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Title: New York Household Travel Patterns: A Comparison Analysis

Abstract

In 1969, the U. S. Department of Transportation began collecting detailed data on personal travel to address various transportation planning issues. These issues range from assessing transportation investment programs to developing new technologies to alleviate congestion. This 1969 survey was the birth of the Nationwide Personal Transportation Survey (NPTS). The survey was conducted again in 1977, 1983, 1990 and 1995. Longer-distance travel was collected in 1977 and 1995. In 2001, the survey was renamed to the National Household Travel Survey (NHTS) and collected both daily and longer-distance trips in one survey. In addition to the number of sample households that the national NPTS/NHTS survey allotted to New York State (NYS), the state procured an additional sample of households in both the 1995 and 2001 surveys. In the 1995 survey, NYS procured an addition sample of more than 9,000 households, increasing the final NY NPTS sample size to a total of 11,004 households. Again in 2001, NYS procured 12,000 additional sample households, increasing the final New York NHTS sample size to a total of 13,423 households with usable data. These additional sample households allowed NYS to address transportation planning issues pertinent to geographic areas significantly smaller than for what the nationalmore » NPTS and NHTS data are intended. Specifically, these larger sample sizes enable detailed analysis of twelve individual Metropolitan Planning Organizations (MPOs). Furthermore, they allowed NYS to address trends in travel behavior over time. In this report, travel data for the entire NYS were compared to those of the rest of the country with respect to personal travel behavior and key travel determinants. The influence of New York City (NYC) data on the comparisons of the state of New York to the rest of the country was also examined. Moreover, the analysis examined the relationship between population density and travel patterns, and the similarities and differences among New York MPOs. The 1995 and 2001 survey data make it possible to examine and identify travel trends over time. This report does not address, however, the causes of the differences and/or trends.« less

Authors:
 [1];  [1]
  1. ORNL
Publication Date:
Research Org.:
Oak Ridge National Lab. (ORNL), Oak Ridge, TN (United States)
Sponsoring Org.:
USDOE; Work for Others (WFO)
OSTI Identifier:
932612
Report Number(s):
ORNL/TM-2006/624
WN0219060; TRN: US200814%%660
DOE Contract Number:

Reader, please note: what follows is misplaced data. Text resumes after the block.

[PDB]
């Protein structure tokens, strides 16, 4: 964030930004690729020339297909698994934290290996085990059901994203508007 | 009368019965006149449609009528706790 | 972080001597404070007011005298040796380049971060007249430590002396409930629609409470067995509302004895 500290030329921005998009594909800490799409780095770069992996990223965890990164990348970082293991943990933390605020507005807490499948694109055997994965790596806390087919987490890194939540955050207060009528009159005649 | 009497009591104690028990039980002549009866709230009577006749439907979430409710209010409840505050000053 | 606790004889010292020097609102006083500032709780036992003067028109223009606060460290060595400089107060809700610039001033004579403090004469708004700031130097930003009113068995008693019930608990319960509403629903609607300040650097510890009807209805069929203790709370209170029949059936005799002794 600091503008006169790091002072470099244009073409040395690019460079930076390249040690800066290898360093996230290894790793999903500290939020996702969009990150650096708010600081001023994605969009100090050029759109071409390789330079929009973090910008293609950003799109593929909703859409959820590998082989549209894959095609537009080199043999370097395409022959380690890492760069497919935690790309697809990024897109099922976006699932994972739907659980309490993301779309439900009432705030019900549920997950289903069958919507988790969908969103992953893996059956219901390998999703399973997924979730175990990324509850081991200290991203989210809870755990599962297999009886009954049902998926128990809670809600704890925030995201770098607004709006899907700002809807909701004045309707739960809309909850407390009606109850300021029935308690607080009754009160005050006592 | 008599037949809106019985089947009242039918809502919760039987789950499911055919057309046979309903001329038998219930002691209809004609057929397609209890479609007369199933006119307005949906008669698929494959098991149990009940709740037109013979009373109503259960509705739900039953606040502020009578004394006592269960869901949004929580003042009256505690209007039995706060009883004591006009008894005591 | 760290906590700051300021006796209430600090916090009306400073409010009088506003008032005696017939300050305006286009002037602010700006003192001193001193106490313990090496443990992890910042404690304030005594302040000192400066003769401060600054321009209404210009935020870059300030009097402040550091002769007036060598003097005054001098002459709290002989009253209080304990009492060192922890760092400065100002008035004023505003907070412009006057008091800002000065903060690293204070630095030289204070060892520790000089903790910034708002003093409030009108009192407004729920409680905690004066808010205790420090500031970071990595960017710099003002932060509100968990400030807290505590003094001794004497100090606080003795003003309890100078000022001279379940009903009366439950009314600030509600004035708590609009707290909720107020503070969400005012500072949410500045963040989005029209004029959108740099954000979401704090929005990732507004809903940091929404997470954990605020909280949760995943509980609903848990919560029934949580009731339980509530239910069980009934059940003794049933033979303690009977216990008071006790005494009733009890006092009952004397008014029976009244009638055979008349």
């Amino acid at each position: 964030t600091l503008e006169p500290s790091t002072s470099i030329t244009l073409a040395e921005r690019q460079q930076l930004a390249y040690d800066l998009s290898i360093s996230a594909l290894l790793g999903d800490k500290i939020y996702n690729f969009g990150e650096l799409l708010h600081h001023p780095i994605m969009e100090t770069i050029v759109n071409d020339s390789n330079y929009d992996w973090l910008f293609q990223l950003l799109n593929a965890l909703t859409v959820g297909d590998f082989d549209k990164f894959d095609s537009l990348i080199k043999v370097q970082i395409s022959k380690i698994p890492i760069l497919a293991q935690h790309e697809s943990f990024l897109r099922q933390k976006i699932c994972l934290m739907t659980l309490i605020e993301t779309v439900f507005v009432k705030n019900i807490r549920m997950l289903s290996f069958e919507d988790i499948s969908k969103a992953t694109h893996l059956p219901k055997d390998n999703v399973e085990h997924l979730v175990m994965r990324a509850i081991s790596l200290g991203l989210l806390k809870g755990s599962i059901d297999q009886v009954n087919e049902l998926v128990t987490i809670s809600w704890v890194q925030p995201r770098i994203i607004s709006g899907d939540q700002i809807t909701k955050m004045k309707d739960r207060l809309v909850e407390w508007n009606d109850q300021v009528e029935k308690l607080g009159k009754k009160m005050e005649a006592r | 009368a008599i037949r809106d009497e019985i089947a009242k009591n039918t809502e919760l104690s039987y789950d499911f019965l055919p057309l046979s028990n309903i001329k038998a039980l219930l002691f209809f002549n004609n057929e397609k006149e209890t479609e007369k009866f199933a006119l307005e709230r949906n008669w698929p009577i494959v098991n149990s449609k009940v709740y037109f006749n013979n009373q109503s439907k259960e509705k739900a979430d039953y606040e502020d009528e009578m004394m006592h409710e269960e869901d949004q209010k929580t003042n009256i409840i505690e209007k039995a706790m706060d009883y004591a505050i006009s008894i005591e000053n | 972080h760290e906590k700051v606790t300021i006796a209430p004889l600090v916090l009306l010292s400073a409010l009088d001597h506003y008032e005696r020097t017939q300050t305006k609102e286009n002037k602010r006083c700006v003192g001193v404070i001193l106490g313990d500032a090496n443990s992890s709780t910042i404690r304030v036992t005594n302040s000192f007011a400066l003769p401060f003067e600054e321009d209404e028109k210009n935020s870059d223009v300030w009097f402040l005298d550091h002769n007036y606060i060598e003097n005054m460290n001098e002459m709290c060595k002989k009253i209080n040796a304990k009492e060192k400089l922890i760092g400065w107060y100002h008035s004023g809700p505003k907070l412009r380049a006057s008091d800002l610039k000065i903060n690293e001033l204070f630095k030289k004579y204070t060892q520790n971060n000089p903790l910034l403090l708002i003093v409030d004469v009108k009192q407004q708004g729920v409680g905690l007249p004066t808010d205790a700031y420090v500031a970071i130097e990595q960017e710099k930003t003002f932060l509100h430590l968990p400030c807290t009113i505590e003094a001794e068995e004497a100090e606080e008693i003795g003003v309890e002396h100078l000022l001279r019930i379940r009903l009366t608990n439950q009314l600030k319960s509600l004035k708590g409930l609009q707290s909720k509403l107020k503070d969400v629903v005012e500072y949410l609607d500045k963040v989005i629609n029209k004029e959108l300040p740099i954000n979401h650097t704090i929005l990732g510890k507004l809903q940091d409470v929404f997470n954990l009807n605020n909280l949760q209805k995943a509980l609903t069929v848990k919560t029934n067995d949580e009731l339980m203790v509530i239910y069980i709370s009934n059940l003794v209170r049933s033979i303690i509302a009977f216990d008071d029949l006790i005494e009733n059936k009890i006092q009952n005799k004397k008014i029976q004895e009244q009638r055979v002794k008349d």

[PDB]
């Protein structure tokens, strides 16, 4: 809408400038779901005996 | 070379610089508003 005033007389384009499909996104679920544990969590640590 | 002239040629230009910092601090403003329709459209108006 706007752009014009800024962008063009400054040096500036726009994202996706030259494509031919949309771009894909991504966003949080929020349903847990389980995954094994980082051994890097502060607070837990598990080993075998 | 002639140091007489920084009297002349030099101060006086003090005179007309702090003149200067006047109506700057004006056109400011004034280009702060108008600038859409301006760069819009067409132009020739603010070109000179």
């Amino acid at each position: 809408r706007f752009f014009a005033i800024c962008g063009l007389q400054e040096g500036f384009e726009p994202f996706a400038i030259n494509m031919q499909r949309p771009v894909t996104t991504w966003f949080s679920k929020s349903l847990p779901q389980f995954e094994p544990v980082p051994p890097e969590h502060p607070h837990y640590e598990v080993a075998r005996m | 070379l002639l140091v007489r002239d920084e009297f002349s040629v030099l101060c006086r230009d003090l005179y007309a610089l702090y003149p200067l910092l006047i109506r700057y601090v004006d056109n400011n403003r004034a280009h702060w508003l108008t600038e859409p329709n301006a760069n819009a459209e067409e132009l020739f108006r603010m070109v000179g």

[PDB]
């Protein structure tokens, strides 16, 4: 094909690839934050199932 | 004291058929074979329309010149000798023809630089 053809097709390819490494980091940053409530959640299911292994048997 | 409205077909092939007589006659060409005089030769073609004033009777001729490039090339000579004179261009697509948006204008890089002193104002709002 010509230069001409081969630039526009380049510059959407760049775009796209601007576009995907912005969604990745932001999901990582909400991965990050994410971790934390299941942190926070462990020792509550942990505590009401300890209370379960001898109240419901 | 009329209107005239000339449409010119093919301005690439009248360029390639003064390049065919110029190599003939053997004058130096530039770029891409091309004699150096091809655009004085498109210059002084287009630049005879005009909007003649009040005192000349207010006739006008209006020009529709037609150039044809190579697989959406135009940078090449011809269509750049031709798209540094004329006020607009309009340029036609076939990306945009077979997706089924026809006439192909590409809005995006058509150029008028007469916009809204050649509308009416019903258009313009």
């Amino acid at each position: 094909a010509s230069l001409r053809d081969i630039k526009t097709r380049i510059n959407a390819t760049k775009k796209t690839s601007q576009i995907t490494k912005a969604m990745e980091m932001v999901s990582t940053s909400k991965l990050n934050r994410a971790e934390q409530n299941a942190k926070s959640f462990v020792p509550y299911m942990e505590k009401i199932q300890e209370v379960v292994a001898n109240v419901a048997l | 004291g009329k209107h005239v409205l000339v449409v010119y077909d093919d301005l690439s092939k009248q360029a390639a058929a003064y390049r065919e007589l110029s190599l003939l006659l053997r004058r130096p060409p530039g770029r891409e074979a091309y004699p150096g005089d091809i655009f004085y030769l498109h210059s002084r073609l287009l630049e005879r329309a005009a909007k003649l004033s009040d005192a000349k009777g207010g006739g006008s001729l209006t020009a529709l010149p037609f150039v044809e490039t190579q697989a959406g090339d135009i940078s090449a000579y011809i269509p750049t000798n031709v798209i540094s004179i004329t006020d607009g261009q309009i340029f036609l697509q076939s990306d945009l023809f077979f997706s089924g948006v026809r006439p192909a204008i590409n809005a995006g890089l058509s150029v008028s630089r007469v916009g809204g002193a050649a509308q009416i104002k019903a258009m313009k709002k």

DE-AC05-00OR22725
Resource Type:
Technical Report
Country of Publication:
United States
Language:
English
Subject:
32 ENERGY CONSERVATION, CONSUMPTION, AND UTILIZATION; HOUSEHOLDS; NEW YORK; NEW YORK CITY; TRANSPORTATION SYSTEMS; PLANNING; POPULATION DENSITY; DATA ANALYSIS

Citation Formats

Hu, Patricia S, and Reuscher, Tim. New York Household Travel Patterns: A Comparison Analysis. United States: N. p., 2007. Web. doi:10.2172/932612.
Hu, Patricia S, & Reuscher, Tim. New York Household Travel Patterns: A Comparison Analysis. United States. doi:10.2172/932612.
Hu, Patricia S, and Reuscher, Tim. Tue . "New York Household Travel Patterns: A Comparison Analysis". United States. doi:10.2172/932612. https://www.osti.gov/servlets/purl/932612.
@article{osti_932612,
title = {New York Household Travel Patterns: A Comparison Analysis},
author = {Hu, Patricia S and Reuscher, Tim},
abstractNote = {In 1969, the U. S. Department of Transportation began collecting detailed data on personal travel to address various transportation planning issues. These issues range from assessing transportation investment programs to developing new technologies to alleviate congestion. This 1969 survey was the birth of the Nationwide Personal Transportation Survey (NPTS). The survey was conducted again in 1977, 1983, 1990 and 1995. Longer-distance travel was collected in 1977 and 1995. In 2001, the survey was renamed to the National Household Travel Survey (NHTS) and collected both daily and longer-distance trips in one survey. In addition to the number of sample households that the national NPTS/NHTS survey allotted to New York State (NYS), the state procured an additional sample of households in both the 1995 and 2001 surveys. In the 1995 survey, NYS procured an addition sample of more than 9,000 households, increasing the final NY NPTS sample size to a total of 11,004 households. Again in 2001, NYS procured 12,000 additional sample households, increasing the final New York NHTS sample size to a total of 13,423 households with usable data. These additional sample households allowed NYS to address transportation planning issues pertinent to geographic areas significantly smaller than for what the national NPTS and NHTS data are intended. Specifically, these larger sample sizes enable detailed analysis of twelve individual Metropolitan Planning Organizations (MPOs). Furthermore, they allowed NYS to address trends in travel behavior over time. In this report, travel data for the entire NYS were compared to those of the rest of the country with respect to personal travel behavior and key travel determinants. The influence of New York City (NYC) data on the comparisons of the state of New York to the rest of the country was also examined. Moreover, the analysis examined the relationship between population density and travel patterns, and the similarities and differences among New York MPOs. The 1995 and 2001 survey data make it possible to examine and identify travel trends over time. This report does not address, however, the causes of the differences and/or trends.},
doi = {10.2172/932612},
journal = {},
number = ,
volume = ,
place = {United States},
year = {Tue May 01 00:00:00 EDT 2007},
month = {Tue May 01 00:00:00 EDT 2007}
}

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